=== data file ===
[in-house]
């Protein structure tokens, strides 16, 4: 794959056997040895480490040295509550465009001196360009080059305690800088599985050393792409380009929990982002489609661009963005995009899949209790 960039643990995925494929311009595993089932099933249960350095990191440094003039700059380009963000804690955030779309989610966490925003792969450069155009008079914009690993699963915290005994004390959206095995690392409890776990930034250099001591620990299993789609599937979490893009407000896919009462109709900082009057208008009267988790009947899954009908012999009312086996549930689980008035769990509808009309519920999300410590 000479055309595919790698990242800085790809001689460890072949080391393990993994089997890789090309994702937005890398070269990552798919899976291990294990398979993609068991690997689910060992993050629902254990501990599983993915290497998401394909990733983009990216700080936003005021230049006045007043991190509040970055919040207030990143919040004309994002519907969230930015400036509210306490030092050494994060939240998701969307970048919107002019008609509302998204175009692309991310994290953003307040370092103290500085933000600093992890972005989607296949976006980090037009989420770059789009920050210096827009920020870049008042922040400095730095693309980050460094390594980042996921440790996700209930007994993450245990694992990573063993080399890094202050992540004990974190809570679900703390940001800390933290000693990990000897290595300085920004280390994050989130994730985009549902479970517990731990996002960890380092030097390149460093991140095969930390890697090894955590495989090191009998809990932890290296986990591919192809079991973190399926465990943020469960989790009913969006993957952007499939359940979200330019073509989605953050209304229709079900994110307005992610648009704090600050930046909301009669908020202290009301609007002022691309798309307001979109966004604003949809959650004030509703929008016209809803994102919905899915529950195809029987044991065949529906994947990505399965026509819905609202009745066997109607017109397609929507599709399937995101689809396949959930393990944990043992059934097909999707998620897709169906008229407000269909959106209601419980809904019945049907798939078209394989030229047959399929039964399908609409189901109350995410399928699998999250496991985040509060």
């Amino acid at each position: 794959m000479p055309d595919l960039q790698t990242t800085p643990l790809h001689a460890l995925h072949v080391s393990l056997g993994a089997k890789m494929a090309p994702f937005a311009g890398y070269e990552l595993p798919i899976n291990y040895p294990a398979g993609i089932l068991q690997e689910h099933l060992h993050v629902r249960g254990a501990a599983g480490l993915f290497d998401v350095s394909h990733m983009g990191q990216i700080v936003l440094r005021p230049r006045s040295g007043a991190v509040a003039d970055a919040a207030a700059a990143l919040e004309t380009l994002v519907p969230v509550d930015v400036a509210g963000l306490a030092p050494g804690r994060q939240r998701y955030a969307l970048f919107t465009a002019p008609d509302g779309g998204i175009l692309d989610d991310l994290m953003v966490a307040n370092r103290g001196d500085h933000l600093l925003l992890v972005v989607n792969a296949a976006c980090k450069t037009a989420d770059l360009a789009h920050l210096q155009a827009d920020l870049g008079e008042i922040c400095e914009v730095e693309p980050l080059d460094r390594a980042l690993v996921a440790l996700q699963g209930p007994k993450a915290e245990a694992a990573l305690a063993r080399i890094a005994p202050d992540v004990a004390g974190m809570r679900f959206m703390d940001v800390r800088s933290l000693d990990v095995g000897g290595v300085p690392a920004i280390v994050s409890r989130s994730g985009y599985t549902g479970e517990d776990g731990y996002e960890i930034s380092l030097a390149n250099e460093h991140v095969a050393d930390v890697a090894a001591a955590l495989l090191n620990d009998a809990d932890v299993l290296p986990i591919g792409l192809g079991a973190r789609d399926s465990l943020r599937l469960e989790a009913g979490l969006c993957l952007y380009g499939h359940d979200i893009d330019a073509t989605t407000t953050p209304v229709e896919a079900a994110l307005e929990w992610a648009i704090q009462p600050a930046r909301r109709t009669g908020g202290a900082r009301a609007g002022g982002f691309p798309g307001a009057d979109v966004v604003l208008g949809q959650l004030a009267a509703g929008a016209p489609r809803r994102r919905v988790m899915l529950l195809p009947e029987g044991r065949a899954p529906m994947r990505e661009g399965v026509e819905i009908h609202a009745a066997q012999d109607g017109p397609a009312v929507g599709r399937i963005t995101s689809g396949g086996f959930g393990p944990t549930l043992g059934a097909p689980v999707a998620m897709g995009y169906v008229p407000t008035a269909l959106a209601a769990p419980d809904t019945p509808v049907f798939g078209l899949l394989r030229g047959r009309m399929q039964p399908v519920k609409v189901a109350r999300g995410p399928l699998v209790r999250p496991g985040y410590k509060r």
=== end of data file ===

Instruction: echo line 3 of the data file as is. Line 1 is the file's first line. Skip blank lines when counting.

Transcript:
């Amino acid at each position: 794959m000479p055309d595919l960039q790698t990242t800085p643990l790809h001689a460890l995925h072949v080391s393990l056997g993994a089997k890789m494929a090309p994702f937005a311009g890398y070269e990552l595993p798919i899976n291990y040895p294990a398979g993609i089932l068991q690997e689910h099933l060992h993050v629902r249960g254990a501990a599983g480490l993915f290497d998401v350095s394909h990733m983009g990191q990216i700080v936003l440094r005021p230049r006045s040295g007043a991190v509040a003039d970055a919040a207030a700059a990143l919040e004309t380009l994002v519907p969230v509550d930015v400036a509210g963000l306490a030092p050494g804690r994060q939240r998701y955030a969307l970048f919107t465009a002019p008609d509302g779309g998204i175009l692309d989610d991310l994290m953003v966490a307040n370092r103290g001196d500085h933000l600093l925003l992890v972005v989607n792969a296949a976006c980090k450069t037009a989420d770059l360009a789009h920050l210096q155009a827009d920020l870049g008079e008042i922040c400095e914009v730095e693309p980050l080059d460094r390594a980042l690993v996921a440790l996700q699963g209930p007994k993450a915290e245990a694992a990573l305690a063993r080399i890094a005994p202050d992540v004990a004390g974190m809570r679900f959206m703390d940001v800390r800088s933290l000693d990990v095995g000897g290595v300085p690392a920004i280390v994050s409890r989130s994730g985009y599985t549902g479970e517990d776990g731990y996002e960890i930034s380092l030097a390149n250099e460093h991140v095969a050393d930390v890697a090894a001591a955590l495989l090191n620990d009998a809990d932890v299993l290296p986990i591919g792409l192809g079991a973190r789609d399926s465990l943020r599937l469960e989790a009913g979490l969006c993957l952007y380009g499939h359940d979200i893009d330019a073509t989605t407000t953050p209304v229709e896919a079900a994110l307005e929990w992610a648009i704090q009462p600050a930046r909301r109709t009669g908020g202290a900082r009301a609007g002022g982002f691309p798309g307001a009057d979109v966004v604003l208008g949809q959650l004030a009267a509703g929008a016209p489609r809803r994102r919905v988790m899915l529950l195809p009947e029987g044991r065949a899954p529906m994947r990505e661009g399965v026509e819905i009908h609202a009745a066997q012999d109607g017109p397609a009312v929507g599709r399937i963005t995101s689809g396949g086996f959930g393990p944990t549930l043992g059934a097909p689980v999707a998620m897709g995009y169906v008229p407000t008035a269909l959106a209601a769990p419980d809904t019945p509808v049907f798939g078209l899949l394989r030229g047959r009309m399929q039964p399908v519920k609409v189901a109350r999300g995410p399928l699998v209790r999250p496991g985040y410590k509060r």